Ana-Maria Mărgean was only 11 years old when she first took to the stage on “Romania’s Got Talent” to show off her ventriloquism skills, an act inspired by videos of fellow ventriloquist and “America’s Got Talent” Season 2 champion Terry Fator.

Using puppets built for her by her parents, the young performer tirelessly spent her quarantine time in 2020 learning how to bring them to life, which led to her receiving a Golden Buzzer and eventually winning the entire series in Romania.

Mărgean is now 13 and a competitor on this season of “America’s Got Talent: All-Stars,” hoping to be crowned the winner and perform her own show in Vegas, just like her hero Fator.

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Nature

Pennsylvania home is the entrance to a cave that’s been closed for 70 years

You can only access the cave from the basement of the home and it’s open for business.

This Pennsylvania home is the entrance to a cave.

Have you ever seen something in a movie or online and thought, "That's totally fake," only to find out it's absolutely a real thing? That's sort of how this house in Pennsylvania comes across. It just seems too fantastical to be real, and yet somehow it actually exists.

The home sits between Greencastle and Mercersburg, Pennsylvania, and houses a pretty unique public secret. There's a cave in the basement. Not a man cave or a basement that makes you feel like you're in a cave, but an actual cave that you can't get to unless you go through the house.

Turns out the cave was discovered in the 1830s on the land of John Coffey, according to Uncovering PA, but the story of how it was found is unclear. People would climb down into the cave to explore occasionally until the land was leased about 100 years later and a small structure was built over the cave opening.

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Photo by Tyler Nix on Unsplash

A person of color uses a crosswalk.

This article originally appeared on 11.01.17


You missed a study that illuminates the very real dangers of literally "walking while black."

In addition to rogue police officers targeting people of color on the street, a study from Portland State University found that drivers are less likely to stop for black pedestrians.

The study, a follow-up from one conducted in 2014, administered tests using identically dressed black and white volunteers attempting to cross the same intersection. The 2014 study revealed black male pedestrians waited 32% longer than white male pedestrians for cars to stop. The 2017 research expanded on these tests to include black and white women and marked versus unmarked crosswalks.

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Pop Culture

6 lessons in making life choices based on the wisdom of Warren Buffett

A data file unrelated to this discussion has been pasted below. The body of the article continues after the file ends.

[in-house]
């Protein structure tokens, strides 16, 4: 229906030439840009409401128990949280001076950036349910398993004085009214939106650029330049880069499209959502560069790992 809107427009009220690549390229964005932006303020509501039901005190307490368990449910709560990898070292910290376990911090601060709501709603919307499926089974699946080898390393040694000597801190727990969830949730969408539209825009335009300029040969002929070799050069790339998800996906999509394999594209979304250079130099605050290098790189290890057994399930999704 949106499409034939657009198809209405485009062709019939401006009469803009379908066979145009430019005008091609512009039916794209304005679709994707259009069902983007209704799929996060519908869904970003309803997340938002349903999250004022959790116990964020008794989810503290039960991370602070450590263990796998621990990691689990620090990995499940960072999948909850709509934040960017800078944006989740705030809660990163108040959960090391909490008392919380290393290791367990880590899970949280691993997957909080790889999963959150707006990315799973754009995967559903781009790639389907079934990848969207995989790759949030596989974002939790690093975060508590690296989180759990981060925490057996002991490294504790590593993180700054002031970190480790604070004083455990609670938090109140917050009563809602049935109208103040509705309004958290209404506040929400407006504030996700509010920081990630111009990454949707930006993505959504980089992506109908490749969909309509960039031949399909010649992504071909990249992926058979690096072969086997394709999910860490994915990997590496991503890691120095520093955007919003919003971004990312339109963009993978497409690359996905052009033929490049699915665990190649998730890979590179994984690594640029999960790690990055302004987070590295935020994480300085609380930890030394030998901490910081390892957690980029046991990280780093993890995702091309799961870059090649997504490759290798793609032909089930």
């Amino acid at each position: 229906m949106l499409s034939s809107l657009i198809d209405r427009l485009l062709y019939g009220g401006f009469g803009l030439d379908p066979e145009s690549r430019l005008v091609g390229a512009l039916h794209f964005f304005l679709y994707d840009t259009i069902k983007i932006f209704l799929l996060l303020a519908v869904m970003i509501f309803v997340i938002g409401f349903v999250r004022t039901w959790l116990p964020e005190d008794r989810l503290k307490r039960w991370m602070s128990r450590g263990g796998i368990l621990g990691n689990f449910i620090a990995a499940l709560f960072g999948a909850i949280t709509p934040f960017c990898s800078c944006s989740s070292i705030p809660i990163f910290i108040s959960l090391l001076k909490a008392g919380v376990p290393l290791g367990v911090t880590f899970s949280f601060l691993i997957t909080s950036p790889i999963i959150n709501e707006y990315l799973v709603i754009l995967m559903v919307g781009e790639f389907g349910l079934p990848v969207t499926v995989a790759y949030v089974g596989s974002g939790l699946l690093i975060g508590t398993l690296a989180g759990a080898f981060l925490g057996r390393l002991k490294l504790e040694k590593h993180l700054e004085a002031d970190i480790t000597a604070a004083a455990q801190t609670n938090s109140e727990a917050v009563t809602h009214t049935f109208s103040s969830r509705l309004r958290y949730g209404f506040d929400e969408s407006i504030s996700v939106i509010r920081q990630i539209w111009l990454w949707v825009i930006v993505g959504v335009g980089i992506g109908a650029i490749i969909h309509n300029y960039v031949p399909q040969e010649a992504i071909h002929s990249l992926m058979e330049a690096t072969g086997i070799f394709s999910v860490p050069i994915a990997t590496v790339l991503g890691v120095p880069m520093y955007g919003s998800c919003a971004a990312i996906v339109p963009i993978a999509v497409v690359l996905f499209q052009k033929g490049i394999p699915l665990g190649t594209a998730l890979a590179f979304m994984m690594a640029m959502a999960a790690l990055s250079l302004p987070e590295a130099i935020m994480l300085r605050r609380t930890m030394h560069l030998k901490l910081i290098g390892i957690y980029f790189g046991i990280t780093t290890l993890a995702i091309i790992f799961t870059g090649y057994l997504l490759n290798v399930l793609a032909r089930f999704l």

These are the six factors Warren Buffett says he considers when he's making big business decisions.

Warren Buffett speaking at the 2015 Select USA Investment Summit.

True
TD Ameritrade

This article originally appeared on

Warren Buffett isn't just rich. He's known for being ethical, straightforward, and wise. And also generous. Not just with his money but with his ideas.

Buffett straight up spelled out how he makes decisions on how to invest in and acquire businesses in a public letter sent to his shareholders. To be clear: His instincts and insights are what have made him such a rich man. And that's what he's sharing so openly with the world.

These are the six factors Warren Buffett says he considers when he's making big business decisions.

Maybe they could help the rest of us think through some tough decisions in our own lives? Let's see.

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Health

All hail the mocktail: Growing demand makes non-alcoholic socializing a lot more fun

Sober bars and events are growing in popularity with delicious, grown-up alternatives to alcohol.

Photo by Blake Wisz on Unsplash

Non-alcoholic drinks go way beyond club sodas and Shirley Temples.

For as long as there's been alcohol, there have been people who don't drink it. Some don't care for the taste, some don't like the buzz, some have religious prohibitions against it and some are recovering addicts who need to avoid it altogether.

Whatever reasons people have for not drinking, there's an unspoken attitude by some that they're missing out on a key part of social culture, especially when countless movies and TV shows portrays people winding down (or wooing one another) with wine and bonding over beers at bars. There's an air of camaraderie over sharing a cocktail or clinking champagne flutes together that's hard to capture with a basic Coke or sparkling water.

But what if you want that fun, social atmosphere without the alcohol? What if you want to go out and have fancy, alcohol-free drinks with your friends at night without being surrounded by drunk people? Where do you go for that?